We have more program elements focused on indie artists and how the different music services are working with creatives. The entire first day is a series of workshops with the major music services -- Amazon, Apple, Spotify, SoundCloud, YouTube -- who share their latest visions for the future. The industry today is predicated on metadata, and there’s an enormous amount of [it] being collected. It’s critical for those of us in the industry to know how it is used and how to look for opportunities to monetize that information.

There’s an academic component that keeps the demographic young. How does that shift the overall dynamic?

There’s probably a couple of hundred students who come to Music Biz, so there’s a lot of fresh thinking. Certainly the age profile of the event has gotten much younger. It’s keeping the dialogue and perspective fresh. I have this parallel life as a professor of music business [at Temple University and Monmouth College], where I’m seeing the ebb and flow of a business that has changed so much over three decades, and trying to inspire wide-eyed 19- to 22-year-olds who want to be part of this adventure.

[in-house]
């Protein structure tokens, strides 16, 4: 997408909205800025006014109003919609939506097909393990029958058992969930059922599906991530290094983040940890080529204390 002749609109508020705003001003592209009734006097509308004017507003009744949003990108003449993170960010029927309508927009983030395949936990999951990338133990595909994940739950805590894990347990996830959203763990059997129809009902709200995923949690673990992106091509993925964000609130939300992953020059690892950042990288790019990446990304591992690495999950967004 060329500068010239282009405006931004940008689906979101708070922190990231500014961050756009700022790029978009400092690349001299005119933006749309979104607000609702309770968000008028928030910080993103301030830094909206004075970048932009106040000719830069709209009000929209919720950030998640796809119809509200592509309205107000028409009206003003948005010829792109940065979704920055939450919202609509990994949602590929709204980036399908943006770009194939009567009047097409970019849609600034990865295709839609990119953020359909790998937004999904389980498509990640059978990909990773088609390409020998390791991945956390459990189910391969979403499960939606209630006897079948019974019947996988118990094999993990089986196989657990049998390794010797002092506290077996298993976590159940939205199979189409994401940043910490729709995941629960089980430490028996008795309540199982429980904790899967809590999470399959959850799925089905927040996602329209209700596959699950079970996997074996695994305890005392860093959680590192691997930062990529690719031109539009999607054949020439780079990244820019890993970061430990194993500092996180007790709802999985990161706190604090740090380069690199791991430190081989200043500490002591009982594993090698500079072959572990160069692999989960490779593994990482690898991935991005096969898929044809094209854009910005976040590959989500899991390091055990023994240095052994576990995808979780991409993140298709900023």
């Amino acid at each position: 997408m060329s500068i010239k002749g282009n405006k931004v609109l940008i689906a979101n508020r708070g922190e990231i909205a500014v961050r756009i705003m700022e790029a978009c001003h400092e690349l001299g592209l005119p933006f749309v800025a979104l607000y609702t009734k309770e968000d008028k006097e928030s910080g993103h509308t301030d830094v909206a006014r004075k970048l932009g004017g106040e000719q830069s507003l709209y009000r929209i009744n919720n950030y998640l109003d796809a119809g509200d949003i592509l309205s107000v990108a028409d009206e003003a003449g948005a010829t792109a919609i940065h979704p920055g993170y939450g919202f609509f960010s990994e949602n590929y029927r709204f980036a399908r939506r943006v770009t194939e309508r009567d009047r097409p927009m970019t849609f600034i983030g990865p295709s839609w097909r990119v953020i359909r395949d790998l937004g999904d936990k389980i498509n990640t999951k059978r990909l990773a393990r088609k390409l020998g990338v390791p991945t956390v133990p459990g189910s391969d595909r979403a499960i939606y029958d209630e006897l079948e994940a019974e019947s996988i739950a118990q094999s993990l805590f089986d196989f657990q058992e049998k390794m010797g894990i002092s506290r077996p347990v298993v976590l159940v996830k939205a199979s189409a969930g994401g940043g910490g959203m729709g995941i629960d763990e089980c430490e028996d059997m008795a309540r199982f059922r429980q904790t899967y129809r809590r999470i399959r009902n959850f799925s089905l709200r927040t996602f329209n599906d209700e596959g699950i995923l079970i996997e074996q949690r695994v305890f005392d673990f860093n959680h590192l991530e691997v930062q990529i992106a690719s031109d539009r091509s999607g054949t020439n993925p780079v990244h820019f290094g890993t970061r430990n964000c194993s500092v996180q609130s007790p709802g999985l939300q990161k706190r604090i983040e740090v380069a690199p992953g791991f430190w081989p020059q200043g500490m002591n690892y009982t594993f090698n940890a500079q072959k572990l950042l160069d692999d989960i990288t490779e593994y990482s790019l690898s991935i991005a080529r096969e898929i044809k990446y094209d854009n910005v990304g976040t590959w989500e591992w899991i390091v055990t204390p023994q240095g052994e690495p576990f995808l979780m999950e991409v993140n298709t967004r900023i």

It’s the second year of your financial literacy summit as well. Why is that so important in today’s DIY world?

There’s so much conversation about, How do you monetize? How do you make money? But we didn’t see any other conference helping small businesses or indie artists to answer the question [of], Once you are making money, how do you plan for your future? It’s the second year for that. Last year, the summit was standing room only, so there’s a need there.

Music Biz hasn’t discounted the brick-and-mortar aspect of the industry.

There’s still an important physical business. Record Store Day is a huge business globally, and the year-over-year growth in vinyl has not been a flash-in-the-pan trend. It’s a sustainable business model. There is a vibrant physical community -- it’s not the majority anymore, but it’s still of critical importance. We have a Physical Business Action Committee that is very active throughout the year.